I’m no expert on sci-fi, but for me, this was one of the eeriest reads recently. Pushing me out of my comfort zone and making me consider other, foreign to me perspectives. I always believed that good sci-fi asks the question about what does it mean to be human. This one asks many even bigger questions about the entire humanity and its meaning.
I got this book from a friend of mine, who like me rarely read sci-fi. But she followed the hype, read it and then started spreading the word.
The plot kicks of during the cultural revolution in China. And this part really sets the stage for what’s to come. As one of the characters, Ye Wenjie, starts working in a Chinese closed military complex focused on SETI. They transmit messages and they listen. One day Ye Wenije comes up with an idea to use the sun as a transmitter to strengthen the waves and make them travel further into space. Don’t ask me about the technical details, it’s way over my head.
Several years later a reply comes back. There is another civilization out there. Living in an Earth-like planet, but in a system with three suns, and without any predictability. Their civilization is destroyed by the volatile climate conditions caused by the impossibility to predict the orbits and trajectories of the three suns (which is the gist of the three-body problem). It is a system loosely based on Alpha Centauri. At the same time, someone on Earth develops a VR game that basically allows people to experience this reality and try to solve the problem.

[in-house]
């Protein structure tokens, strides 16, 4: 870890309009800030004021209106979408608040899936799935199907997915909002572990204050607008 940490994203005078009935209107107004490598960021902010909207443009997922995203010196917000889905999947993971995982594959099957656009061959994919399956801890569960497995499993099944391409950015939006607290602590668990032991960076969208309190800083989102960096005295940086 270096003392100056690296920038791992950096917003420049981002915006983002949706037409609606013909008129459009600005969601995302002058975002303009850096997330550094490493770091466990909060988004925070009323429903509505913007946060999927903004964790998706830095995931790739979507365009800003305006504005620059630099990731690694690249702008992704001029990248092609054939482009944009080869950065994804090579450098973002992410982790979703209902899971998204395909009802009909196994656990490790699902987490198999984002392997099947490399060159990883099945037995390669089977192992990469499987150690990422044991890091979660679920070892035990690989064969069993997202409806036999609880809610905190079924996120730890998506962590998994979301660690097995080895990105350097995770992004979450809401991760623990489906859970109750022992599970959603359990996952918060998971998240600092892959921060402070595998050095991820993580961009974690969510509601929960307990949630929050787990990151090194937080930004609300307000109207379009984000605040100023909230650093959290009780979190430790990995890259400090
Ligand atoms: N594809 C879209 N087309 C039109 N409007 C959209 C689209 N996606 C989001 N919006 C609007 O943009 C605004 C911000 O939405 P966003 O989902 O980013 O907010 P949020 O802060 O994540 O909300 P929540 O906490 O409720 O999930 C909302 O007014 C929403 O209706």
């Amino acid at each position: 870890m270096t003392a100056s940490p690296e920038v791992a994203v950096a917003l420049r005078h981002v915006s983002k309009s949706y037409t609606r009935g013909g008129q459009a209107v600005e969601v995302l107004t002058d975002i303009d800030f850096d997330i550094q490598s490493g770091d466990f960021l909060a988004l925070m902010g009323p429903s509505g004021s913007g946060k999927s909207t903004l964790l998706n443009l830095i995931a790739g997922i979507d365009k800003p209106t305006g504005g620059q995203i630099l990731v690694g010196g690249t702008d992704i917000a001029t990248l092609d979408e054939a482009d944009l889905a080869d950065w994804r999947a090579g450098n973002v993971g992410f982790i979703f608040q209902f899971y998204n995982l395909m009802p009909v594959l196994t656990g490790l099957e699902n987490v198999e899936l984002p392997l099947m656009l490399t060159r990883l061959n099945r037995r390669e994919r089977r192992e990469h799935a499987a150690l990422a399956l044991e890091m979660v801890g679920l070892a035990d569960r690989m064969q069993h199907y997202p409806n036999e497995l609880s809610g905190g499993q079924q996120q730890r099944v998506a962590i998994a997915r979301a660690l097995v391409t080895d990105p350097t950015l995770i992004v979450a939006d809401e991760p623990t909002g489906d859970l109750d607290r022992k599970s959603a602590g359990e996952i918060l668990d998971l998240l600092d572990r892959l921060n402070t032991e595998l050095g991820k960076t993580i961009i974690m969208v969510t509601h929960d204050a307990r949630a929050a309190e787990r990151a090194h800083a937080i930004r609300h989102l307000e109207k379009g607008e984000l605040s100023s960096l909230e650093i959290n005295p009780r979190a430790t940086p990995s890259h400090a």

I know all this does not seem to make a lot of sense. It is a long and multifaceted book, so it really is difficult to summarize it in a paragraph. To add to this we also have a policeman Shi Qiang asking Wang Miao, a nanotechnology professor drafted in to help with the investigation into suspicious deaths of scientists. It looks like more and more scientists dealing with fundamental research are committing suicide. Including Ye Wenije’s daughter.
All this is really just the plot. A formal device used here to start asking the more fundamental questions. What would humanity do if there was a reply from space? What if this reply was announcing invasion? The Trisolarians need a place to live, should and would we consider a peaceful solution? What can happen in science that makes multiple scientists kill themselves? Would someone on Earth help the colonizers-to-be?
I don’t want to spoil the fun for you, so I’ll stop here. It is an amazing book, able to combine a well-paced plot with the amazement at the universe and exploration of human history and sociology. All this with a good dose of well explained and extremely well-researched science thrown in. But what is most staggering is the imagery, Cixin Liu writes in beautiful pictures, it is not the sci-fi of steel cans and spaceships, it is the sci-fi of awe at the universe and how little we really understand from it. He explores and pushes the limits of our understanding of the world.
It reads like a dream, but it is not an optimistic book. I breezed through it and finished it full of apprehensions, but more than ever keen to jump into the second one, what I duly did. The book sparked numerous conversations and I spent a lot of time thinking about it. Because indeed it speaks about the human kind but also about the more universal philosophical problems. And that for me is a sign of good sci-fi. You can keep the whizzing spaceships 😉
Photo by Violetta Kaszubowska